Don’t let the bright red clown noses fool you.
Yes, fun is part of the point of the 14th annual Guelph Lecture, the anchor event of a three-day arts and culture festival called ArtsEverywhere taking place this month, says organizer Shawn Van Sluys.
For instance, the Northern Ontario foursome Midnight Shine will perform on the River Run Stage as the musical portion of the Guelph Lecture: On Being Canadian. And literary guest Ann Hui, the Globe and Mail’s national food reporter, will talk about her Chop Suey Nation project, based on a road trip to Chinese restaurants in towns and cities across the country.
But Van Sluys, executive director of Musagetes Guelph, says there’s a serious side to those clown artists performing during the festival, to be held Jan. 19-21.
In the most important sense, he says, there’s nothing very funny about clowns at all. Just ask anyone who felt threatened or scared by last fall’s “creepy clown” sightings.
Beyond that, Van Sluys is talking about the art of clowning as a kind of mirror to society – a paradoxical role played over centuries from King Lear’s fool to the Harlequin of commedia dell-arte.
“It’s not just birthday clowns and creepy clowns. It’s a serious art form,” he says.
Six professional clown artists will perform during the ArtsEverywhere festival. They’ll talk about the clowning tradition in Canada as well as the idea of failure and reconciliation.
Those topics relate to a wider theme running throughout the festival. Many of the events and speakers on the bill will address the ongoing reconciliation process between indigenous peoples and non-aboriginal Canadians.
The headline lecture will be given by Jeanette Armstrong, an Okanagan educator, writer and activist, and indigenous studies professor at the University of British Columbia. Van Sluys says Armstrong will talk about parallels between our relationships with the landscape and our interactions with one another.
Central to that topic is a kind of tension or give-and-take between society’s tendency to shape identities and our attempts to express and carve out space for our individuality.
That kind of opposition between the group and the individual is a common dynamic – not least for Van Sluys, who grew up within a tight-knit farming community in southern Alberta.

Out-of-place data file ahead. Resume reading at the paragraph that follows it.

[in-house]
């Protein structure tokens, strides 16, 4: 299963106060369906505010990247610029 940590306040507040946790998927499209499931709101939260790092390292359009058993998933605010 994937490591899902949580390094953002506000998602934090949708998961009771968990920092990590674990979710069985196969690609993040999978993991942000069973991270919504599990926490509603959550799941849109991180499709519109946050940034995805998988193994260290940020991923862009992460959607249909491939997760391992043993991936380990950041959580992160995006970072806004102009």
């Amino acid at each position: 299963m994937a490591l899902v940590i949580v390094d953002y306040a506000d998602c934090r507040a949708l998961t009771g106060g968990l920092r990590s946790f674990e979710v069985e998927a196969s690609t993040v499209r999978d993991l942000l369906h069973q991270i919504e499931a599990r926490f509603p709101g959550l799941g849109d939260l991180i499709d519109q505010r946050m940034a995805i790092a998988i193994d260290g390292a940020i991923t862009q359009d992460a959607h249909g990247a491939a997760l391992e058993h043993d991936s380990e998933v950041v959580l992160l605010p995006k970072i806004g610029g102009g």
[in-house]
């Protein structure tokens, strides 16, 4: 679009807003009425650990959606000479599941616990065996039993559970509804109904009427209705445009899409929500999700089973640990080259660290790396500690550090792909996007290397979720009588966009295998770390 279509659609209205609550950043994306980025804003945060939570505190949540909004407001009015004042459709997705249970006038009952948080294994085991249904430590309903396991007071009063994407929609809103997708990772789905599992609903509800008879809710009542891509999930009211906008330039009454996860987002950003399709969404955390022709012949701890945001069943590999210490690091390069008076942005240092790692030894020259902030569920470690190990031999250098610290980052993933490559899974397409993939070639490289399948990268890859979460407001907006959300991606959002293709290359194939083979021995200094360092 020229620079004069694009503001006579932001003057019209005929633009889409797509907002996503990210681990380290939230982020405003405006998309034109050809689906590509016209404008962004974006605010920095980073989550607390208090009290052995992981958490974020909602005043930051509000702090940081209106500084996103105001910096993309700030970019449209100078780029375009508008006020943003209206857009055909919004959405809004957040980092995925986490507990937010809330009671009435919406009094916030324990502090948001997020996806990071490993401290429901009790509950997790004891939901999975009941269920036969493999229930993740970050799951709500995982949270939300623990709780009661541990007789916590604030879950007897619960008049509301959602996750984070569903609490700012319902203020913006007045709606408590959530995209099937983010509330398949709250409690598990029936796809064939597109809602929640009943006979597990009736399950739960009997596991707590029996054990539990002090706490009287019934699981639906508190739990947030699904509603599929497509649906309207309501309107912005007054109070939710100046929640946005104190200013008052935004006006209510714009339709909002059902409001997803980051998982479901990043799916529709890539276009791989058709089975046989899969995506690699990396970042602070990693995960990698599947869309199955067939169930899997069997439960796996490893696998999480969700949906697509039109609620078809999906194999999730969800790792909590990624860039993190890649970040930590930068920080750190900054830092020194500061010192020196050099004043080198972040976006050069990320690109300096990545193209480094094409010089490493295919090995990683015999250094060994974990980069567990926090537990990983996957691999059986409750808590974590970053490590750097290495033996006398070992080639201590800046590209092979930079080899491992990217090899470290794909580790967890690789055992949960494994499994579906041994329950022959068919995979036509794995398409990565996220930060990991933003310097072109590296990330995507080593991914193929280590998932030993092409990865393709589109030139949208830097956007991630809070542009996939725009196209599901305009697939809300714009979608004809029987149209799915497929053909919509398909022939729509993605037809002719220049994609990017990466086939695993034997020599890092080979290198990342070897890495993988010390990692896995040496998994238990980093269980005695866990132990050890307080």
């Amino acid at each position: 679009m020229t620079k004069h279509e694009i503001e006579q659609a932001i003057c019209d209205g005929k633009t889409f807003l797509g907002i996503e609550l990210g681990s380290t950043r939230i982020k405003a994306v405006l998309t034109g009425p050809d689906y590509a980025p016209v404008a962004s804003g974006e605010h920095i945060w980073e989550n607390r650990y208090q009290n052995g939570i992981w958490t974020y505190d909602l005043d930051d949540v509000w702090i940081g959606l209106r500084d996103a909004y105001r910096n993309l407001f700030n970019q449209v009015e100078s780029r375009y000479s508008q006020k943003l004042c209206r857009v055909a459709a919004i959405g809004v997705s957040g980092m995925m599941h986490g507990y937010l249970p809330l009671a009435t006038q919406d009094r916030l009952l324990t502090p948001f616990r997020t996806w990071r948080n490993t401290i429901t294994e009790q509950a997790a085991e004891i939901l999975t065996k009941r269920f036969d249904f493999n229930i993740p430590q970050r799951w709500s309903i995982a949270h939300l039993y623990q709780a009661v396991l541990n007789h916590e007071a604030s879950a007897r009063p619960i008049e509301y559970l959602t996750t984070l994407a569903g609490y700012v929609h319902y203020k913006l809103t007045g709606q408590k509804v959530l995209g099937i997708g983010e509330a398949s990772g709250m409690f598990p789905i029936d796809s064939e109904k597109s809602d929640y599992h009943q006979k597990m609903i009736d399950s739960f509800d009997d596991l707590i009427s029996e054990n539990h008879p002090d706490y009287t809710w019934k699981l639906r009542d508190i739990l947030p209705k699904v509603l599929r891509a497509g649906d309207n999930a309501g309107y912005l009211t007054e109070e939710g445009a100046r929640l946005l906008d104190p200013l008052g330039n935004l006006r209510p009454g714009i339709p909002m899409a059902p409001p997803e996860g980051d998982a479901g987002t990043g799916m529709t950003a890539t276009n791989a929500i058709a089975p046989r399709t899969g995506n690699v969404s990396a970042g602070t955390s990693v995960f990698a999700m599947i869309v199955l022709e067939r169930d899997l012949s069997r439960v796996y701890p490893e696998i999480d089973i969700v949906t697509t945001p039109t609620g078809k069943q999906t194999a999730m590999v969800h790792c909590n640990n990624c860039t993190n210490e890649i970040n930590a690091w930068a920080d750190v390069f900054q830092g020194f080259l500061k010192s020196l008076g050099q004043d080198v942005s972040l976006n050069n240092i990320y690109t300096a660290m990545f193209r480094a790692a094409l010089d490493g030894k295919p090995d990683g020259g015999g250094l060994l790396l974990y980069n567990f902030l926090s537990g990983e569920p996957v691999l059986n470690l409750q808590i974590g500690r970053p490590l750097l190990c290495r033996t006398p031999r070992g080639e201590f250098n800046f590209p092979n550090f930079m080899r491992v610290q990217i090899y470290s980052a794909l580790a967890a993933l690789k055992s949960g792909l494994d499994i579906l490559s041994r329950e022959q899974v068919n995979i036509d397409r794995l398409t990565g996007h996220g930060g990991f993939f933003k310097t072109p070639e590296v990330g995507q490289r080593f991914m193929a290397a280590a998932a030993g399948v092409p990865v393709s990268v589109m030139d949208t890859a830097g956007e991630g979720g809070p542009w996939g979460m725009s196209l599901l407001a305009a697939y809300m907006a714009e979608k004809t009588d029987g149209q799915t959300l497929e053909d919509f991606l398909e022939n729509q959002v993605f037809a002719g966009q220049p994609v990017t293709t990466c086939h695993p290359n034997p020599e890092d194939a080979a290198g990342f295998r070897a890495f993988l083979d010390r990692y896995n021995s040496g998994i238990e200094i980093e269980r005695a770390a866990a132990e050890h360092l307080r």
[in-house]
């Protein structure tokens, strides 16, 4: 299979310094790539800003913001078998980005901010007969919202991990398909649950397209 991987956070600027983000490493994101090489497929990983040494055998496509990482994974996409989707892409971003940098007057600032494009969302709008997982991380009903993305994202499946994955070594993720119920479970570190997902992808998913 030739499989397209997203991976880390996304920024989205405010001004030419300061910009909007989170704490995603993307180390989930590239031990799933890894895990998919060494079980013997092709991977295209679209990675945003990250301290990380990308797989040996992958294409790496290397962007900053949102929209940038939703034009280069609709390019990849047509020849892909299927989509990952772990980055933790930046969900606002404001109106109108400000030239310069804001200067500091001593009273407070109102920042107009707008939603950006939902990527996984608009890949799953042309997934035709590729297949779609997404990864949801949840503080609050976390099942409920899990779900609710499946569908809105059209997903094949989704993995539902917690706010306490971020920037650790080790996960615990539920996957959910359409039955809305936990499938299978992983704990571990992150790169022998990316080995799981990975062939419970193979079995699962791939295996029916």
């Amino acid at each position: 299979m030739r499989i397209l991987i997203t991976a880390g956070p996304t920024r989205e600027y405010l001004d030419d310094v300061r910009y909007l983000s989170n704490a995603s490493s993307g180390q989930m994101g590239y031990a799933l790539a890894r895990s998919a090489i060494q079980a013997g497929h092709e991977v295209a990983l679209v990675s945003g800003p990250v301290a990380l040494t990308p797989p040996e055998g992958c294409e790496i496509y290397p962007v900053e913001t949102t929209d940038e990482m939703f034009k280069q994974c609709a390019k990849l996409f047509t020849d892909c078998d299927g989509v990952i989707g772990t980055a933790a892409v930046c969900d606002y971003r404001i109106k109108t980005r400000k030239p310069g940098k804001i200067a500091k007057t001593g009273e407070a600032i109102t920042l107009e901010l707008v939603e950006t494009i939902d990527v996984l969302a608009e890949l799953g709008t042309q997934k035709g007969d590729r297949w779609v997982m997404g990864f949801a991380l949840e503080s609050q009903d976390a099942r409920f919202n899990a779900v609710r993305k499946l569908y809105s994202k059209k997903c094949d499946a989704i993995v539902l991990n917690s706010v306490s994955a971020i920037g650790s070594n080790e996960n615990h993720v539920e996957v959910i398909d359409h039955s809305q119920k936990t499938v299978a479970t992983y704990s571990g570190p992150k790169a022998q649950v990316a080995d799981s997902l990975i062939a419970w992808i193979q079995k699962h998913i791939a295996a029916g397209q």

His family arrived there from the Netherlands in the 1950s. Growing up on the farm set between two First Nations communities, he witnessed overt instances of racism, from slander to violence.
That experience has helped inform his convictions today about the need to implement the recommendations of Canada’s Truth and Reconciliation Commission (TRC).
It also plays into the ArtsEverywhere program, including On Being Clown: Failing and Reconciling in Canada and other events:
- A workshop on “doing reconciliation”
- A discussion of the complexities of reconciliation, based on experiences in British Columbia, where few treaties were signed between indigenous communities and the Crown.
This year marks the 150th anniversary of Confederation – an event being celebrated with various activities and events across the country. Van Sluys acknowledges the birthday, but says the TRC reminds us that there’s work to be done in bringing everyone to the party, as it were.
“It’s tough to be talking about the celebration of 150 years without making significant recognition and restitution.”
He sees the Guelph Lecture and the festival as a chance to spark discussion about including different ways of knowing and thinking in the local and national conversation. “It’s about the life of ideas,” says Van Sluys.
This year’s events are sponsored by Musagetes, the Eramosa Institute and the University of Guelph.
Last year’s inaugural Spur Festival also involved the Literary Review of Canada. The magazine is not involved in this year’s ArtsEverywhere event.
The first annual ArtsEverywhere festival draws upon a website of the same name launched by Musagetes last year. The eponymous online platform publishes essays, reviews, policy papers and podcasts about the role of the arts in building community and informing public policy.
A recent discussion paper looked at how arts affect health policy, including the role of artistic practice in patient recovery and the well-being of residents in long-term care facilities.
This year’s festival will include a Big Ideas in Art and Culture lecture to be given by Suzy Lake, who uses performance, video and photography to study the politics of gender, the body and identity. This event is co-presented by Musagetes and CAFKA (Contemporary Art Forum – Kitchener and Area).
For more information, visit http://artseverywhere.ca/.